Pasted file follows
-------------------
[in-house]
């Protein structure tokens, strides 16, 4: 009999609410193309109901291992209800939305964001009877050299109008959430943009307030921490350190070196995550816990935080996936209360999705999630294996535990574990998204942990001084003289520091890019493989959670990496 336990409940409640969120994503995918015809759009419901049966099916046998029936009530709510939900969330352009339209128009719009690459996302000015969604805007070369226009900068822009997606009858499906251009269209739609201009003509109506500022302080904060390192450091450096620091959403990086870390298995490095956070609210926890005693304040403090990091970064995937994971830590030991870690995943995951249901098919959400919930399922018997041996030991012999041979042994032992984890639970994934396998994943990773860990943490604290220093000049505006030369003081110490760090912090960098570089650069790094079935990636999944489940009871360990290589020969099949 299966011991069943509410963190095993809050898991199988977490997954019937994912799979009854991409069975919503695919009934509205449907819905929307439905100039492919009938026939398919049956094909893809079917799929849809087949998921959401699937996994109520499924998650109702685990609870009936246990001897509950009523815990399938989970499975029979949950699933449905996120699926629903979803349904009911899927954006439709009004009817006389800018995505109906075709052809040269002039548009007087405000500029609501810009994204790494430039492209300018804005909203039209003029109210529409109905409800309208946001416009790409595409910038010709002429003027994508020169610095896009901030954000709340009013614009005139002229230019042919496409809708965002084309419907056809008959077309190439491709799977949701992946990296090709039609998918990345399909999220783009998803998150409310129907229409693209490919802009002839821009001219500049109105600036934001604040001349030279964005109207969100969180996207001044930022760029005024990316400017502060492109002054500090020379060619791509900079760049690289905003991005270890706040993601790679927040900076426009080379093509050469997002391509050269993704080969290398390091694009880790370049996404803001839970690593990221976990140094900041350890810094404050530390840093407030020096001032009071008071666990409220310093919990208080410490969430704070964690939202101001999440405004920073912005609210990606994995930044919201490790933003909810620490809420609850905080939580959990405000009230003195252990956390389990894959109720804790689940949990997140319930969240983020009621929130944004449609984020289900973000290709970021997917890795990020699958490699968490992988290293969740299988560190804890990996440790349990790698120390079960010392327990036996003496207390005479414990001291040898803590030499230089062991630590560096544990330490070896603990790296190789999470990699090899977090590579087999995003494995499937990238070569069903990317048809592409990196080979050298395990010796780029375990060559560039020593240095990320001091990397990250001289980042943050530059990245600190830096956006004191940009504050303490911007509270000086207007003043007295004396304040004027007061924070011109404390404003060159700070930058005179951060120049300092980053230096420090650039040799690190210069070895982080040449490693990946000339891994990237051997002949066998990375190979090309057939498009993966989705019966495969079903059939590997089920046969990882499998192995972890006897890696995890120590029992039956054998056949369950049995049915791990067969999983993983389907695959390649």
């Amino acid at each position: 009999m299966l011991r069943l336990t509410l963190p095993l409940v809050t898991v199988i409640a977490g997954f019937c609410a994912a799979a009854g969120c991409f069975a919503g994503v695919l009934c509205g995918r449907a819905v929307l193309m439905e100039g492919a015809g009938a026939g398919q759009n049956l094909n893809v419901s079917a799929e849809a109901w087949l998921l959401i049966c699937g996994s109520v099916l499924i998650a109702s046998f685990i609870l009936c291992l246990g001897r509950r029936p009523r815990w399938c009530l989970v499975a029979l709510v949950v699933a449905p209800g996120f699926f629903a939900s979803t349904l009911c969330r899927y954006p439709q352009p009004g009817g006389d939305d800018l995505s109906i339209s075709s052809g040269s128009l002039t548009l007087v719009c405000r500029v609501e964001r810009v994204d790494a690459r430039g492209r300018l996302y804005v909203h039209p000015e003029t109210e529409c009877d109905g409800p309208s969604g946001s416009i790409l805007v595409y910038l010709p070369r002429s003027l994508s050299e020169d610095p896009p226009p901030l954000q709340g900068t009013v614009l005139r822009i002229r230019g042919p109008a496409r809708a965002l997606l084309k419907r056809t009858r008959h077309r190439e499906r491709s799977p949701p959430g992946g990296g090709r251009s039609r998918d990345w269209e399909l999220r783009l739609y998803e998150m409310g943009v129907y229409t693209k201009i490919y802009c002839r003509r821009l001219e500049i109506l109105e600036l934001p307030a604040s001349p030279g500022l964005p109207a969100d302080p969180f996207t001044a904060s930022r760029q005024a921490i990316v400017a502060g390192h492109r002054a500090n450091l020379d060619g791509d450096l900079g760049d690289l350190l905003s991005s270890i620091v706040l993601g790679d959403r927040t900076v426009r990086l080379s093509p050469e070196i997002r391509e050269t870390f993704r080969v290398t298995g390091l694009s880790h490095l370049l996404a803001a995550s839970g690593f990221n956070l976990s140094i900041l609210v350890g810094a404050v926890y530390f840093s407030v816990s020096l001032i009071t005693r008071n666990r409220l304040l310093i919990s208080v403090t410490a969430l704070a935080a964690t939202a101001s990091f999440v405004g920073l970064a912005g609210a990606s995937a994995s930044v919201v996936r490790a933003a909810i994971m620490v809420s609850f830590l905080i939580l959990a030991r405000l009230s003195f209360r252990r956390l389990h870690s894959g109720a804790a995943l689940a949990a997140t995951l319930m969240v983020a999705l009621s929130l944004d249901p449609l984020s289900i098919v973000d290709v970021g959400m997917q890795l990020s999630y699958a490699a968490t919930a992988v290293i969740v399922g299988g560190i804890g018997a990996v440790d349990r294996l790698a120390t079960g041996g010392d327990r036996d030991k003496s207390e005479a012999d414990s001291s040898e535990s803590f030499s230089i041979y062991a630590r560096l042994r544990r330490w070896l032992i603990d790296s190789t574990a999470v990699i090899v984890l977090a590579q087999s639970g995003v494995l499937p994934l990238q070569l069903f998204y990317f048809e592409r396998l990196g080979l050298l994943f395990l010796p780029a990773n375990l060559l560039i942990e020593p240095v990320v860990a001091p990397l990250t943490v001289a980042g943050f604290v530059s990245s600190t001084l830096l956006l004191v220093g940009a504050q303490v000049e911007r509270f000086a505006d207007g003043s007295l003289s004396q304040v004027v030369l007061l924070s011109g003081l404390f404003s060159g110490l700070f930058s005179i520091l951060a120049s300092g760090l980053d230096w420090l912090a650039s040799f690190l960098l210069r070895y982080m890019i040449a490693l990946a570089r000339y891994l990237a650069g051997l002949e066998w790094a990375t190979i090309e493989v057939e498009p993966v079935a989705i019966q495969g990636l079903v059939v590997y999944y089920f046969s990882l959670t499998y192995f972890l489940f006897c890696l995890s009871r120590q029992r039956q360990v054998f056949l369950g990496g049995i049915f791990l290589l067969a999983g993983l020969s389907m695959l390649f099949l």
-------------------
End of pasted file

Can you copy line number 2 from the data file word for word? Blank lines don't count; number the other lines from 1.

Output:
């Protein structure tokens, strides 16, 4: 009999609410193309109901291992209800939305964001009877050299109008959430943009307030921490350190070196995550816990935080996936209360999705999630294996535990574990998204942990001084003289520091890019493989959670990496 336990409940409640969120994503995918015809759009419901049966099916046998029936009530709510939900969330352009339209128009719009690459996302000015969604805007070369226009900068822009997606009858499906251009269209739609201009003509109506500022302080904060390192450091450096620091959403990086870390298995490095956070609210926890005693304040403090990091970064995937994971830590030991870690995943995951249901098919959400919930399922018997041996030991012999041979042994032992984890639970994934396998994943990773860990943490604290220093000049505006030369003081110490760090912090960098570089650069790094079935990636999944489940009871360990290589020969099949 299966011991069943509410963190095993809050898991199988977490997954019937994912799979009854991409069975919503695919009934509205449907819905929307439905100039492919009938026939398919049956094909893809079917799929849809087949998921959401699937996994109520499924998650109702685990609870009936246990001897509950009523815990399938989970499975029979949950699933449905996120699926629903979803349904009911899927954006439709009004009817006389800018995505109906075709052809040269002039548009007087405000500029609501810009994204790494430039492209300018804005909203039209003029109210529409109905409800309208946001416009790409595409910038010709002429003027994508020169610095896009901030954000709340009013614009005139002229230019042919496409809708965002084309419907056809008959077309190439491709799977949701992946990296090709039609998918990345399909999220783009998803998150409310129907229409693209490919802009002839821009001219500049109105600036934001604040001349030279964005109207969100969180996207001044930022760029005024990316400017502060492109002054500090020379060619791509900079760049690289905003991005270890706040993601790679927040900076426009080379093509050469997002391509050269993704080969290398390091694009880790370049996404803001839970690593990221976990140094900041350890810094404050530390840093407030020096001032009071008071666990409220310093919990208080410490969430704070964690939202101001999440405004920073912005609210990606994995930044919201490790933003909810620490809420609850905080939580959990405000009230003195252990956390389990894959109720804790689940949990997140319930969240983020009621929130944004449609984020289900973000290709970021997917890795990020699958490699968490992988290293969740299988560190804890990996440790349990790698120390079960010392327990036996003496207390005479414990001291040898803590030499230089062991630590560096544990330490070896603990790296190789999470990699090899977090590579087999995003494995499937990238070569069903990317048809592409990196080979050298395990010796780029375990060559560039020593240095990320001091990397990250001289980042943050530059990245600190830096956006004191940009504050303490911007509270000086207007003043007295004396304040004027007061924070011109404390404003060159700070930058005179951060120049300092980053230096420090650039040799690190210069070895982080040449490693990946000339891994990237051997002949066998990375190979090309057939498009993966989705019966495969079903059939590997089920046969990882499998192995972890006897890696995890120590029992039956054998056949369950049995049915791990067969999983993983389907695959390649």